On the whole, my 'lady skills' are fairly non-existent. I've never even been in a wedding dress shop or queued for the Next sale – frankly, it's only because I've given birth that I know I'm a woman at all.
• I have just been reminded that the last time I hemmed a skirt, I sewed both sides of the garment together, effectively making a handle-less bag. Take that, 1981.
I don't know why all you little people are complaining about university tuition fees – as far as David Cameron's concerned, even if you pay top whack, it's still less than one term at Eton.
I had a perusal at the Eton College website the other day, in the interests of research, and have discovered that if I want to send my son there, it will cost me nearly �10k a term and that's without the uniform, which is made from cloth woven by mermaids from golden flax. It must be, for that price.
Indeed, if you do send your son to Eton, you'll be pleased to hear that in his first term, he will be given his own Bible. You may be less pleased to hear that at the end of the term, you'll be charged for it – I think if I was paying �30k to offload my youngest into the viper's den of poshos, at the very least I'd expect them to chuck in the good book for free.
More than a third of Britain's prime ministers attended Eton – 19 out of 52 – it's where the Royal Family send their progeny, unless they let the side down and have girls, and boys still learn weapon-training, battle skills and infantry, probably on the grounds that the army is the biggest single employer of old Etonians.
Asking that lot to understand why people are frightened about the financial consequences of encouraging their children to go to university is like asking a wolf to understand why some people are vegetarian.
There's nothing like a bit of shame-based sex education to really persuade our teenage girls that abstinence is the way forward.
Last week, Tory MP Nadine Dorries proposed a ten minute rule motion (which I've always thought sounds like something you do in a bathroom, preferably while reading a book you've left next to the toilet) to bring in a bill to require schools to teach girls aged 13 to 16 'the benefits of abstinence from sexual activity'.
Dorries, best known for her creative expenses account, anti-abortion stance and laissez faire attitude towards other people's husbands, believes that children are being sexualised too early and that virginity has become something teens are ashamed of.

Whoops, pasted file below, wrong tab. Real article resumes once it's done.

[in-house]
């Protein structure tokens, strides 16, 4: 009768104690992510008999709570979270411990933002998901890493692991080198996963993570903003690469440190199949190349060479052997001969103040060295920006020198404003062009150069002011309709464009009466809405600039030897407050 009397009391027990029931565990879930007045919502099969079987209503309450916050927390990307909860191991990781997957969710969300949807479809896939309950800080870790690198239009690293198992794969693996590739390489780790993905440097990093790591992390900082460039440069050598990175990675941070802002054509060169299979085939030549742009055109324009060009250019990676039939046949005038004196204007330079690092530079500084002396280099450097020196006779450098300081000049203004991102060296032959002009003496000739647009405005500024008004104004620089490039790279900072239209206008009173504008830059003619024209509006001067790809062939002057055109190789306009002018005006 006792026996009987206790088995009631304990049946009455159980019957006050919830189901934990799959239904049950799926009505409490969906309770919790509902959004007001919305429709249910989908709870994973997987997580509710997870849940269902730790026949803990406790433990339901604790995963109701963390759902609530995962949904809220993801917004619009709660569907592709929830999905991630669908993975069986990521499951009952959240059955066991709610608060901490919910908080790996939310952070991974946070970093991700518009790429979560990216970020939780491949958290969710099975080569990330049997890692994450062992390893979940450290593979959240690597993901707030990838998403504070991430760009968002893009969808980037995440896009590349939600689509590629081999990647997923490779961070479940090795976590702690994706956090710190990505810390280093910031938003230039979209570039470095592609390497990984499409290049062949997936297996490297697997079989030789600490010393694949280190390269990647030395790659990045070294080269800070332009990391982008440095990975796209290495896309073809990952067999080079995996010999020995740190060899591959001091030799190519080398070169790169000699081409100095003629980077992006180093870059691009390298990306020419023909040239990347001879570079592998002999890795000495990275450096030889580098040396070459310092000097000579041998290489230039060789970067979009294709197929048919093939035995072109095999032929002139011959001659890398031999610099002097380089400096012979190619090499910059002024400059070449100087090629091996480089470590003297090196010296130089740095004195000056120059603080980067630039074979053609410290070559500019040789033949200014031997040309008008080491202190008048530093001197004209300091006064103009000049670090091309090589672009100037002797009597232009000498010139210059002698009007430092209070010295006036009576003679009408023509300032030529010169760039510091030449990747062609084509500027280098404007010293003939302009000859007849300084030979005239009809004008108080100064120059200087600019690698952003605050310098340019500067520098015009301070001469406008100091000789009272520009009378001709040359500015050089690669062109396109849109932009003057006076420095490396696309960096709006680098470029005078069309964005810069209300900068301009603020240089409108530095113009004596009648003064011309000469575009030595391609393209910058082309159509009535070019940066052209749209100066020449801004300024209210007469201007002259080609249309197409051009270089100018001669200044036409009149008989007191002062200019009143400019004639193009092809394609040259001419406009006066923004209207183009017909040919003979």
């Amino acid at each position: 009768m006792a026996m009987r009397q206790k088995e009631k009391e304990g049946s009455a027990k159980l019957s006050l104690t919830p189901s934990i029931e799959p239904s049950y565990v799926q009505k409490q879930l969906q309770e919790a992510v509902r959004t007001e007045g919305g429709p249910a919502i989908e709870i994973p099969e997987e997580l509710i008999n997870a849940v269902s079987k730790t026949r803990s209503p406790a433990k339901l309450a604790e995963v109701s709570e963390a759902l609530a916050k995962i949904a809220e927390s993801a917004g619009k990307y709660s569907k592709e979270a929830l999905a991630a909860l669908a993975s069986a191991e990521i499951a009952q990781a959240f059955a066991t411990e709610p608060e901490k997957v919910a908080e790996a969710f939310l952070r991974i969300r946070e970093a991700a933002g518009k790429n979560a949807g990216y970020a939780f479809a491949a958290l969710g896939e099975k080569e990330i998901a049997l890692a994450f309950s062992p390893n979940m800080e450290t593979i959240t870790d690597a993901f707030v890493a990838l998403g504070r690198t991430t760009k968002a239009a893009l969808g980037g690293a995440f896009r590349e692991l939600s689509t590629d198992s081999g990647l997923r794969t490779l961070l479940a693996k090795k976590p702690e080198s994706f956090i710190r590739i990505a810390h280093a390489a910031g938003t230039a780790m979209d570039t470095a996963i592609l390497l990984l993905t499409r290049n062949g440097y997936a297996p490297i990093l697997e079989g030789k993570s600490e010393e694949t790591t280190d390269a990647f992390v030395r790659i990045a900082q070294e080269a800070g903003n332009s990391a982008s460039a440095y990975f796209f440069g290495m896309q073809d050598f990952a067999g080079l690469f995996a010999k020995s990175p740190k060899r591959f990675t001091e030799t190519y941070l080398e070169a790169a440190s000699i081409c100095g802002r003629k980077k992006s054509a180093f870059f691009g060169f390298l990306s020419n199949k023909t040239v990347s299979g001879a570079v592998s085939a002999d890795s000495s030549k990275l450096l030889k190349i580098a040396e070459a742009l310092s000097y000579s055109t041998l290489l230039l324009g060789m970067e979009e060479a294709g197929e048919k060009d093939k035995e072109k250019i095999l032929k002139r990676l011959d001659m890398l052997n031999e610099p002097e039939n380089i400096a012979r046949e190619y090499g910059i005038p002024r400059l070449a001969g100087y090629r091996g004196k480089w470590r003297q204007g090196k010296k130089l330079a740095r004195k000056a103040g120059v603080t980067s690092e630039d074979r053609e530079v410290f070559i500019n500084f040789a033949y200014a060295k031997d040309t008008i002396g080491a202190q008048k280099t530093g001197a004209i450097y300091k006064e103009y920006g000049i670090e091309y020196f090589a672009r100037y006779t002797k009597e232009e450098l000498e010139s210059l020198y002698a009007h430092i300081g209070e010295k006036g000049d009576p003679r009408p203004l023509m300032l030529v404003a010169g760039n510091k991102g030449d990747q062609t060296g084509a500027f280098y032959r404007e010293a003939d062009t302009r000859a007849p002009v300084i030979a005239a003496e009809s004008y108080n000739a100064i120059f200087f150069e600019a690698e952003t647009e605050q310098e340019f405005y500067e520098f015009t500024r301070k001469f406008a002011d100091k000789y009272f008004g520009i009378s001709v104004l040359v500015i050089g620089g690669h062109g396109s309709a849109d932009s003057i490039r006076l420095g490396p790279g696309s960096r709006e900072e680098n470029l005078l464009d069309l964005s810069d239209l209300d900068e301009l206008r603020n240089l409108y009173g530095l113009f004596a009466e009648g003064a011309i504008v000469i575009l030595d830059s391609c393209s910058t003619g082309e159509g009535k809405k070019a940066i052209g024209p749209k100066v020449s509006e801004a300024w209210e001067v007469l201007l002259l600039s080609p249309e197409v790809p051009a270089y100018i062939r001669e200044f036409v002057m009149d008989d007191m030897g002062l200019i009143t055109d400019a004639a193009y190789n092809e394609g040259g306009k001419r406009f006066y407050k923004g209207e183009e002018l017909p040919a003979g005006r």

MPs, mainly from the Conservative Christian Fellowship, voted 67-61 in favour of the motion, meaning that it will join the queue of private members' bills waiting to receive a second reading.
At which point, hopefully, commonsense will prevail and it will be thrown on to the scrapheap alongside scold's bridles, chastity belts and ducking stools.
Dorries seems to be gleefully leading us back into 1950s Ireland when teenage pregnancies were all the fault of the girls who couldn't keep themselves 'nice' and virginal for the lucky chap that gets to waltz them down the aisle.
The last time I looked, it took two to tango, only one of the dance partners didn't end up having to expel something the size of a gigantic watermelon through an orifice woefully not fit for purpose.
Frankly, being a teenager is depressing enough without being lectured at by someone who didn't abstain from sleeping with her best friend's husband and then justified it by announcing that her friend 'drank at breakfast'.
The country is falling apart, schools are underfunded, EMA has been scrapped, university tuition fees are sky-high, unemployment for the under-25s is at record levels, children's services are being cut and Grange Hill isn't on telly anymore. At least sex is free.
It seems sensible, therefore, that if you're going to give young people sex education that you give all young people sex education – not just the girls, but the boys who the vast majority of them will be having sex with.
As I said, it takes two to tango. And two to abstain (although in the case of the boys I was at school with, I didn't have to be told to abstain. One look at them and I practically applied to join a convent).